Welcome to Deviation Street. A site for readers, writers, artists and musicians who span the creative spectrum.
In the beginning … a gig .Monday June 6th 1977 the day before the Queens Silver Jubilee celebrations and all those countless street parties. Less than two weeks previous, the Sex Pistols had released a follow up their smash single and Christmas debut Anarchy In The UK with God Save The Queen. There was rhythm … momentum, in Newcastle Upon Tyne a gig, 75p a ticket with a line up headed by The Adverts followed by Penetration and Harry Hack and The Big G the fourth band, not mentioned on the posters or ticket stubs are from Manchester and are called Warsaw , a few months later they change their name to Joy Division . Set over, Ian Curtis can be seen amid the audience pogoing energetically to the sounds of Don’t Dictate and Bored Teenagers . Except, we are not bored, weeks earlier we had witnessed The Clash , The Slits and Vic Godard’s Subway Sect and everything is happening so fast . John Evans and I start to have a conversation at the bar with Kevin Anderson . Together we decide to create a Fanzine and title it Deviation Street after a Mick Farren and The Deviants track ( John and I are impressed by Kevin’s knowledge of such things ). Within a short while we produce a fanzine fuelled by youthful passion, going to gigs, writing, taking photographs and getting interviews with the likes of Talking Heads, Richard Hell and The Jam. It is a spirited enterprise and like most fanzines exists for a few issues before petering out over the horizon into a fog of obscurity.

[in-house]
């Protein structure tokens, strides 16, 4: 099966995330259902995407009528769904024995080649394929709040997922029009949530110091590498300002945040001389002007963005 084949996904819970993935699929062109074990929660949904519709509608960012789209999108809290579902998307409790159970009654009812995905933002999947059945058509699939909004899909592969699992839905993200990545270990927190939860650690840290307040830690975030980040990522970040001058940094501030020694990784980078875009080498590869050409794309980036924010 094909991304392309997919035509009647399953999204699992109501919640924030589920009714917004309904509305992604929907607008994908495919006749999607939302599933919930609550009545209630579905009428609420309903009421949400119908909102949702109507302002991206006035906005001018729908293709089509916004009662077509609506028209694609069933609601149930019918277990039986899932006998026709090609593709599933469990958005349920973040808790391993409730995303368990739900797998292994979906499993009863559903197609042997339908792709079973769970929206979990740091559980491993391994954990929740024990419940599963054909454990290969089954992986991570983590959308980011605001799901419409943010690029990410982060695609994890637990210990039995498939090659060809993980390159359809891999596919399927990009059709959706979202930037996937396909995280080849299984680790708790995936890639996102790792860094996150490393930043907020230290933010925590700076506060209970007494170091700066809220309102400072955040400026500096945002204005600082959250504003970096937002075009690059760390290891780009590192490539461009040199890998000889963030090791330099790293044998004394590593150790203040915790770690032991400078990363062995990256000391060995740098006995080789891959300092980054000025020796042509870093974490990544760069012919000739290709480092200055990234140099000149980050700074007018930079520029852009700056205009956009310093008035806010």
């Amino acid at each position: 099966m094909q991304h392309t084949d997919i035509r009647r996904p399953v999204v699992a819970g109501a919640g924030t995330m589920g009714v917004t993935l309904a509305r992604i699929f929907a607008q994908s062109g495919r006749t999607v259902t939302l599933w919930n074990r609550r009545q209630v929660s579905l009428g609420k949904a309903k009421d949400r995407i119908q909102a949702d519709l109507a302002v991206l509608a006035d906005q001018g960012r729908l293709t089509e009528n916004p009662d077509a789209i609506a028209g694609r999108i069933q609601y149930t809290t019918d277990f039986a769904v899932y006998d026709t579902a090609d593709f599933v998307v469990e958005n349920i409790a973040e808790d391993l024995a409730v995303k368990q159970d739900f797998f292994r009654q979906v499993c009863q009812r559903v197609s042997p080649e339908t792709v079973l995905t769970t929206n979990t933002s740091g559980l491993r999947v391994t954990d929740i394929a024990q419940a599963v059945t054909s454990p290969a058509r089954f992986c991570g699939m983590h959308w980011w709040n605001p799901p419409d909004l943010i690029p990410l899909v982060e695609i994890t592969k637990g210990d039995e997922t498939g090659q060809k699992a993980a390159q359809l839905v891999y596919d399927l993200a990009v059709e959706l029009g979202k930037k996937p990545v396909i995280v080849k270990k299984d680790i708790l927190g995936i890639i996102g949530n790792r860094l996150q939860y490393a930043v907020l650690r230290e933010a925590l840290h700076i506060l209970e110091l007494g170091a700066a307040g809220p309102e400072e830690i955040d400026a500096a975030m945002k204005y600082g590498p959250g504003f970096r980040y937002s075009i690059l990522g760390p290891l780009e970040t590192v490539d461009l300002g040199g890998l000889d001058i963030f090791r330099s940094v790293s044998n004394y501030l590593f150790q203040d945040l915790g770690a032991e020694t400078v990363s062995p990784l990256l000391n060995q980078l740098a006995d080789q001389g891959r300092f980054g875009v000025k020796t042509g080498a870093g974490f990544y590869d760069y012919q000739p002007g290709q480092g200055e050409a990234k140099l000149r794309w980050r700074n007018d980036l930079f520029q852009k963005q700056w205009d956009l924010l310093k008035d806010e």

Fast forward to a time just before the revival of interest in all things Punk. I’m exhibiting a piece of artwork in Stoke Newington , where I meet up with Punklore broadcaster, creative force behind The Band Of Holy Joy and friend Johnny Brown. Johnny was also at that pre Jubilee gig and so we talk of days past and the emerging interest in all things Punk . By the time 2017 comes along, I decide to revive Deviation Street as a blog, with the same ramshackle off kilter DIY ethos of the original Deviation Street fanzine but covering a wider creative spectrum . It goes well and from this emerges issue 1 in the spring of 2018. A new and independent publication of art and music and what’s happening in the margins.
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